Lyamuleme is a 65-year-old husband and father who cultivates beans and groundnuts in Uganda. He sometimes works as a casual laborer to supplement his farm income. One year ago, Lyamuleme developed a swelling in his scrotum that continues to increase in size. He experiences occasional pain and a great deal of discomfort because of the swelling. As result, he is unable to walk long distances, and he has to wear larger trousers. Lyamuleme has a hydrocele, a sac of watery fluid around one or both testicles that causes swelling in the scrotum or groin. The fluid comes from the abdomen and travels along the same paths that the testes follow when they descend into the scrotum before or shortly after birth. Hydroceles can occur at any age, and their cause is generally unknown. At the start of 2016, Lyamuleme visited a health center and was advised to have surgery. He could not afford to pay for the procedure, as the swelling and his advancing age prevent him from working as much as he used to. On the advice of his younger brother (who underwent surgery funded by Watsi earlier this year), he came to Holy Family Virika Hospital to seek assistance for his condition. For $215, Lyamuleme will undergo a hydrocele repair to decrease the scrotal swelling. The surgeon will make a small incision in his scrotum to remove the sac of fluid and then use stitches to close the path between the scrotum and abdomen so that no more fluid can accumulate. Funding also covers the cost of a two-week hospital stay and medicine to prevent infection. "I feel uncomfortable because of my condition," shares Lyamuleme. "After surgery, I hope to [feel comfortable again] and to continue working to produce food."
Ratha is a 35-year-old farmer from Cambodia who is married with three sons and two daughters. She enjoys cooking, growing vegetables, and listening to the radio. She traveled three hours with her husband on motorbike to reach Children's Surgical centre (CSC) for treatment. Ratha began having ear discharge from her left ear when she was a child. An ear infection caused her left tympanic membrane to perforate and she has experienced hearing loss, recurrent discharge, and pain on her left ear. Ear, nose and throat doctors at CSC have discovered a cholesteatoma in her left ear. She is unhappy about her ear pain and her poor hearing makes it difficult to communicate with people. For $809, surgeons will perform a mastoidectomy surgery to remove the cholesteatoma, which will cause her ear discharge and pain to stop.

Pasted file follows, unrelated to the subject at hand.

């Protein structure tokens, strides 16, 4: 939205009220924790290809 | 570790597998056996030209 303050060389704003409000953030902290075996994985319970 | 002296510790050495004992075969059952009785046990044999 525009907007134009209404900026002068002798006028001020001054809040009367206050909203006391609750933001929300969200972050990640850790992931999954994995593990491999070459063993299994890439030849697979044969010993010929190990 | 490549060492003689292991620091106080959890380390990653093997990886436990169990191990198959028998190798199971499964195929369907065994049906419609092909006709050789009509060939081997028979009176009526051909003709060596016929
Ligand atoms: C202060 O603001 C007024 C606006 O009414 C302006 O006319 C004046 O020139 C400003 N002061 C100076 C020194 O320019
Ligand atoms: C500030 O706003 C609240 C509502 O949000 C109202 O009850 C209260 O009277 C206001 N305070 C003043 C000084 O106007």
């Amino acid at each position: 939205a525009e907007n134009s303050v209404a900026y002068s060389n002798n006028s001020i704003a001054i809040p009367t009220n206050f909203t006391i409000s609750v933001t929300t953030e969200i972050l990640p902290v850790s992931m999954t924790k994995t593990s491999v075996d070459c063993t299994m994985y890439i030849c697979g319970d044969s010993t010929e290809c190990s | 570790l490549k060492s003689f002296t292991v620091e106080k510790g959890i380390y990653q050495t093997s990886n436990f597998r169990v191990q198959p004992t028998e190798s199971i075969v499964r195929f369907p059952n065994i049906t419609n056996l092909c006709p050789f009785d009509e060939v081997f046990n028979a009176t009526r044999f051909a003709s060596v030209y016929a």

Ericka is a 10-month-old girl from Guatemala. She traveled over five hours with her family to make it to our clinic. She suffers from a rare genetic disorder called propionic acidemia. This means that she cannot metabolize proteins in a normal way, and for this reason she has to have a very low-protein diet. Ericka lives with her family in a rural community in the Pacific coastal region of Guatemala. Ericka loves to eat strawberries and play with her mother. Her mother is unable to work because of Ericka's special needs, making it difficult for her to be able to make money to support Ericka's medical care. Ericka needs to receive a full diagnostic workup to identify any brain abnormalities that may have been caused by not eating a diet that her body can tolerate. Currently, she still cannot sit up on her own, and likely will not be able to for a while--because of her condition. Also, she needs a special diet in order to avoid the risks of high ammonia in the blood, stroke, and sudden death. $1,385 will fund diagnostic testing for Ericka, and allow her medical team to determine the best course of treatment for her moving forward. Funding will also go toward her initial treatment. "Our dreams are to see her grow one day, and get better," Ericka's mother shared. "Maybe she could learn to walk. We appreciate the support we will receive for our baby."